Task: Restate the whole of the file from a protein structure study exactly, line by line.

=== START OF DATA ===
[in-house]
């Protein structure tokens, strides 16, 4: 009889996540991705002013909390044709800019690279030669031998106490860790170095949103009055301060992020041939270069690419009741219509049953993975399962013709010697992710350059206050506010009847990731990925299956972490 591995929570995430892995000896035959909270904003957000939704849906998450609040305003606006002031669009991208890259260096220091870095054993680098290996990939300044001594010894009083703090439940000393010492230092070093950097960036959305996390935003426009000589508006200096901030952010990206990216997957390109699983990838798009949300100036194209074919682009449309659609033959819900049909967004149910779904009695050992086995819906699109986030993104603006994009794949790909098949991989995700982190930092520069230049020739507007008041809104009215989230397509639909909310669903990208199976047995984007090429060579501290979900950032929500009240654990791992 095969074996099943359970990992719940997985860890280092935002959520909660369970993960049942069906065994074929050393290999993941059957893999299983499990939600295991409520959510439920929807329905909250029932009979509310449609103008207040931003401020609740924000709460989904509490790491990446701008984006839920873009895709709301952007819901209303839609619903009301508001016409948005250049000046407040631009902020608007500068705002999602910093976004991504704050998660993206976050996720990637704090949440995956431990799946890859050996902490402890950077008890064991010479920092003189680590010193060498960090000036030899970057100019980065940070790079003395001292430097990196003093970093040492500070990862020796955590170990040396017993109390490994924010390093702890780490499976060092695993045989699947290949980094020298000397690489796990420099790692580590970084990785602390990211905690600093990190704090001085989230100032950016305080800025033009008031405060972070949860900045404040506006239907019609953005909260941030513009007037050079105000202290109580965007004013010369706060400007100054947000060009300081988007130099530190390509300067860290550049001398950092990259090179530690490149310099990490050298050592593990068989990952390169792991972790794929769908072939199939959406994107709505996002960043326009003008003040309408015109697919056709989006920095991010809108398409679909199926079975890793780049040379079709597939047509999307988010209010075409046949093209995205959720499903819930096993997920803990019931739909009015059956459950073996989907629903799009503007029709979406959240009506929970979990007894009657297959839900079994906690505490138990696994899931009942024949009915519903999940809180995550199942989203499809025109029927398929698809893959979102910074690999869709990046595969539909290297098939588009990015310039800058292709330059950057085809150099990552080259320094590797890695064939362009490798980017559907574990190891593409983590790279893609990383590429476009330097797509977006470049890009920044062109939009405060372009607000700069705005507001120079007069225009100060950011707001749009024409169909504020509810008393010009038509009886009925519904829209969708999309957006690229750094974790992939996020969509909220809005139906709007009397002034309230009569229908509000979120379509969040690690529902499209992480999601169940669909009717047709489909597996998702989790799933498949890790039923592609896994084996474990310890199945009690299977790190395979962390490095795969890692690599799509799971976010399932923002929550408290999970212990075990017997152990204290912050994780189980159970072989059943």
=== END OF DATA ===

[in-house]
């Protein structure tokens, strides 16, 4: 009889996540991705002013909390044709800019690279030669031998106490860790170095949103009055301060992020041939270069690419009741219509049953993975399962013709010697992710350059206050506010009847990731990925299956972490 591995929570995430892995000896035959909270904003957000939704849906998450609040305003606006002031669009991208890259260096220091870095054993680098290996990939300044001594010894009083703090439940000393010492230092070093950097960036959305996390935003426009000589508006200096901030952010990206990216997957390109699983990838798009949300100036194209074919682009449309659609033959819900049909967004149910779904009695050992086995819906699109986030993104603006994009794949790909098949991989995700982190930092520069230049020739507007008041809104009215989230397509639909909310669903990208199976047995984007090429060579501290979900950032929500009240654990791992 095969074996099943359970990992719940997985860890280092935002959520909660369970993960049942069906065994074929050393290999993941059957893999299983499990939600295991409520959510439920929807329905909250029932009979509310449609103008207040931003401020609740924000709460989904509490790491990446701008984006839920873009895709709301952007819901209303839609619903009301508001016409948005250049000046407040631009902020608007500068705002999602910093976004991504704050998660993206976050996720990637704090949440995956431990799946890859050996902490402890950077008890064991010479920092003189680590010193060498960090000036030899970057100019980065940070790079003395001292430097990196003093970093040492500070990862020796955590170990040396017993109390490994924010390093702890780490499976060092695993045989699947290949980094020298000397690489796990420099790692580590970084990785602390990211905690600093990190704090001085989230100032950016305080800025033009008031405060972070949860900045404040506006239907019609953005909260941030513009007037050079105000202290109580965007004013010369706060400007100054947000060009300081988007130099530190390509300067860290550049001398950092990259090179530690490149310099990490050298050592593990068989990952390169792991972790794929769908072939199939959406994107709505996002960043326009003008003040309408015109697919056709989006920095991010809108398409679909199926079975890793780049040379079709597939047509999307988010209010075409046949093209995205959720499903819930096993997920803990019931739909009015059956459950073996989907629903799009503007029709979406959240009506929970979990007894009657297959839900079994906690505490138990696994899931009942024949009915519903999940809180995550199942989203499809025109029927398929698809893959979102910074690999869709990046595969539909290297098939588009990015310039800058292709330059950057085809150099990552080259320094590797890695064939362009490798980017559907574990190891593409983590790279893609990383590429476009330097797509977006470049890009920044062109939009405060372009607000700069705005507001120079007069225009100060950011707001749009024409169909504020509810008393010009038509009886009925519904829209969708999309957006690229750094974790992939996020969509909220809005139906709007009397002034309230009569229908509000979120379509969040690690529902499209992480999601169940669909009717047709489909597996998702989790799933498949890790039923592609896994084996474990310890199945009690299977790190395979962390490095795969890692690599799509799971976010399932923002929550408290999970212990075990017997152990204290912050994780189980159970072989059943």